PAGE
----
Squiz Today / 19 May 2023

Squiz Today – Friday, 19 May

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Squiz Today Podcast

Your get-up-and-go news source. 

Today’s listen time: 9.20 minutes

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Squiz Sayings

“It’s OK. It’s kind of nice that they’ve noticed.”

Said Taco John’s boss Jim Creel of a challenge over the US fast food chain’s longstanding claim to the phrase ‘Taco Tuesday’. Taco Bell (which is about 20x bigger) claims the term is too common to be trademarked, and hopes US regulators will be taco-operative…

Heading to Hiroshima

A select group of world leaders have gathered in Japan’s Hiroshima for the Group of Seven (G7) Summit this weekend to discuss the top issues. Russia and China are at the top of the ‘problem’s list – specifically, Russia’s ongoing war in Ukraine, China’s aggression towards Taiwan, and its use of ‘economic coercion’. Naturally, that affects Australia and while we’re not a G7 member (that’s reserved for Canada, France, Germany, Italy, Japan, the US, and the UK), PM Anthony Albanese will attend.

Many of the G7 countries have close economic and trade ties to China – it’s the world’s 2nd-largest economy and a key supplier of manufactured goods. Reliance on trade with China has come into focus in recent years as tensions with Beijing led to trade bans and spanners thrown into global supply chains. So one of the big talking points will be dealing with that growing threat… But reports say there are mixed views on what can be done because G7 members with strong trade ties to China – particularly European nations – might be unwilling to upset Beijing. And for Oz, another step forward was taken yesterday when China’s Ambassador Xiao Qian said his country would lift its ban on Aussie timber imports.

Reports say the leaders plan to heap more sanctions on Russia over its ongoing attacks on Ukraine by restricting its energy production and trade that supports its military. They’ll also consider sanctions on 3rd countries aiding Russia’s efforts. And fittingly for a summit being held in Hiroshima – which was wiped out by an atomic bomb in WWII – leaders will also discuss the proliferation of nuclear weapons relating to Russia’s war and North Korea’s uptick in ballistic missile testing. Just on the development of dangerous weapons – this week, Ukraine claimed it had destroyed 6 of Russia’s prized Kinzhal missiles, which the Kremlin has denied.Russian officials have accused 3 scientists who created the “unstoppable” hypersonic missiles of treason, saying at least one revealed state secrets about the weapons.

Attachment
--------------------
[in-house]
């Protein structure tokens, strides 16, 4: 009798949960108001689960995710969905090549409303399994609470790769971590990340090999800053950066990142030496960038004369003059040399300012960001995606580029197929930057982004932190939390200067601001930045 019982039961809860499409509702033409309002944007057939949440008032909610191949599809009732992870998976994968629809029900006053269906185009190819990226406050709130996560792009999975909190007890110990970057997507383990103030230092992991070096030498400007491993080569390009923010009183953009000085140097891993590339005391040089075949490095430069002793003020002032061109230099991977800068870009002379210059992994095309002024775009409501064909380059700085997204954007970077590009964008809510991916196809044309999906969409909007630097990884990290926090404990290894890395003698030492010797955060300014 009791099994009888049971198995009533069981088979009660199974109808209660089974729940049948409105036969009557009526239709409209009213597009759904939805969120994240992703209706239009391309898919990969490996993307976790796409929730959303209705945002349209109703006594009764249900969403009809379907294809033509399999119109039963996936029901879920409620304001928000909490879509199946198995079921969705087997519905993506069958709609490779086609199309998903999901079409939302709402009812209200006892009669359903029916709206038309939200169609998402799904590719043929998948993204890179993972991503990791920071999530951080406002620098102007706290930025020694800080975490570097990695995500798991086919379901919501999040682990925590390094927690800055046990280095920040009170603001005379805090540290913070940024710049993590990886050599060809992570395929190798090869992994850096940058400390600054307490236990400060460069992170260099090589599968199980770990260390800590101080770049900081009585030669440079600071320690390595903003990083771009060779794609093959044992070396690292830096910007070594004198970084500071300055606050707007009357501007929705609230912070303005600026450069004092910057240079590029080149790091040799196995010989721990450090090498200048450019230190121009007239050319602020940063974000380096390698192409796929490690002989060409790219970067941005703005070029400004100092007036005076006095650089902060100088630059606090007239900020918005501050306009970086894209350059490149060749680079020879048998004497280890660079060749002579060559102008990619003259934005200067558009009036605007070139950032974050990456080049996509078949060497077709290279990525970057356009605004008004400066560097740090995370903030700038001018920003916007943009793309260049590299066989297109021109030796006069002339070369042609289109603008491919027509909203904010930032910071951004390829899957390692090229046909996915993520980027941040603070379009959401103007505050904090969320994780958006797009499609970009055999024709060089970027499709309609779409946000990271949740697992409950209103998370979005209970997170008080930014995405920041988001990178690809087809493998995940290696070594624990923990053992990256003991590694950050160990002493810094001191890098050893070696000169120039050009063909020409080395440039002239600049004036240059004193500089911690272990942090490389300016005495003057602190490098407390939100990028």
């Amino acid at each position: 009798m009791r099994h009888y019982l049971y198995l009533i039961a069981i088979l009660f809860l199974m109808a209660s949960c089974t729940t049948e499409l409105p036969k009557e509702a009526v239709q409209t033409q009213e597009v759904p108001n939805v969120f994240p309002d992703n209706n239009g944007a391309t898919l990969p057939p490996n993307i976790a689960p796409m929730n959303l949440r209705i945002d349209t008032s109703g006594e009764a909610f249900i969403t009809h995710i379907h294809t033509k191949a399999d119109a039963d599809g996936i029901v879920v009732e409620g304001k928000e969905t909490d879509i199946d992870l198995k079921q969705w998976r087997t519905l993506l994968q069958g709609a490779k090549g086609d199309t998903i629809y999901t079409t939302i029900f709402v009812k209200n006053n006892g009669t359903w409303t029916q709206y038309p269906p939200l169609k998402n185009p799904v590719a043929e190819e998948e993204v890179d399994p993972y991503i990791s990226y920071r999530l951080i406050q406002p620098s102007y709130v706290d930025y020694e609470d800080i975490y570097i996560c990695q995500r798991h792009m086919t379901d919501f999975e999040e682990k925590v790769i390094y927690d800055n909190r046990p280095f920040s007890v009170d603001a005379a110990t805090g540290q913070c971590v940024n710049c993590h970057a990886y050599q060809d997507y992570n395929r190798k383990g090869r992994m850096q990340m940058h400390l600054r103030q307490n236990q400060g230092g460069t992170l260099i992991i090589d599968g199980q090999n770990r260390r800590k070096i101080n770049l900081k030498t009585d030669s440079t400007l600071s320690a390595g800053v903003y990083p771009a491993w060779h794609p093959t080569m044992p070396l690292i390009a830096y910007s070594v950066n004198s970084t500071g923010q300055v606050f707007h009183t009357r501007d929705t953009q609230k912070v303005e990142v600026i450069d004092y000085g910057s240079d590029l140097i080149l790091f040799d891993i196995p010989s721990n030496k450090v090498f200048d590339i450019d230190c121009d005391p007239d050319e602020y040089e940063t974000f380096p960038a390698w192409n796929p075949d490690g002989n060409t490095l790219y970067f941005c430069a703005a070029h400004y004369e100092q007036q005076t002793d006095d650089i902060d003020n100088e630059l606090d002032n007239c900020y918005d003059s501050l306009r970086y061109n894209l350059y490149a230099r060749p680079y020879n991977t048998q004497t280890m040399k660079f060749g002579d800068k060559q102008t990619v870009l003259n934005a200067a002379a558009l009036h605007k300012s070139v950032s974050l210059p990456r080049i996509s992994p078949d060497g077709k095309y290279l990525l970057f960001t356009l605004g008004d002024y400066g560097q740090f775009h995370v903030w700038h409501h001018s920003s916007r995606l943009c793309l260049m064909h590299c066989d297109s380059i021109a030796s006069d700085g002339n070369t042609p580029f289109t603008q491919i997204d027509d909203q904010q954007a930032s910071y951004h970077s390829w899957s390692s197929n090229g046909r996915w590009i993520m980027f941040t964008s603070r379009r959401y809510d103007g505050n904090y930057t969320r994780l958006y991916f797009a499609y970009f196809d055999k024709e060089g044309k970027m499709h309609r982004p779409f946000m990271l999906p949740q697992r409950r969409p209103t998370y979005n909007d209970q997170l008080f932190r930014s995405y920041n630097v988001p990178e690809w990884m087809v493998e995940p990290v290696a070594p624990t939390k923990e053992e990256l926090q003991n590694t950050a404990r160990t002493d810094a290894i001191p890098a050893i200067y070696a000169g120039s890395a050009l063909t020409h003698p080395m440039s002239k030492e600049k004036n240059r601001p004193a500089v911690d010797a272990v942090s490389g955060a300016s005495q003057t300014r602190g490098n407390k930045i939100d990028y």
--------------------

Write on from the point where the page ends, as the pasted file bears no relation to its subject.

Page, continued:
World News

Squiz the Rest

An arrest in Wellington

He hasn’t been named ahead of a court appearance today, but authorities have charged a man with 2 counts of arson over the fire at the Loafers Lodge hostel on Monday night. Reports say he was a resident in the building, more serious charges could be filed against him, and police aren’t looking for anyone else. At least 6 people died in the fire, and up to 20 people are missing. Investigators are making progress at the scene, which has been challenging to navigate because of the extensive damage to the top floor – so far, 2 bodies have been removed, and 2 more will be taken out today. Along with generating a discussion on New Zealand’s safety standards, PM Chris Hipkins says the tragedy has spotlighted the nation’s housing crisis. High rental prices and a shortage of state housing has pushed many Kiwis into temporary accommodation like Loafers Lodge.

Crime World News

A rate pause is possible as unemployment rises

Economists say a June rate hike looks more unlikely after the Bureau of Stats posted a weaker-than-expected employment result. Unemployment rose to 3.7% in April – up 0.2% on the previous month, going against economists’ predictions that it would hold steady. It was forecast that 25,000 jobs would be added to the economy in April, but 27,100 full-time positions were shed, and 22,800 part-time roles were created. Treasurer Jim Chalmers said the rate is unsurprising and “still remarkably low”, with the latest federal Budget forecasting a gradual rise in joblessness over the next couple of years. Some economists say it could be the first sign the labour market is cooling down along with this week’s as-expected wages growth data. And it could discourage the Reserve Bank from hiking the official cash rate when it meets next month. Fingers and toes crossed…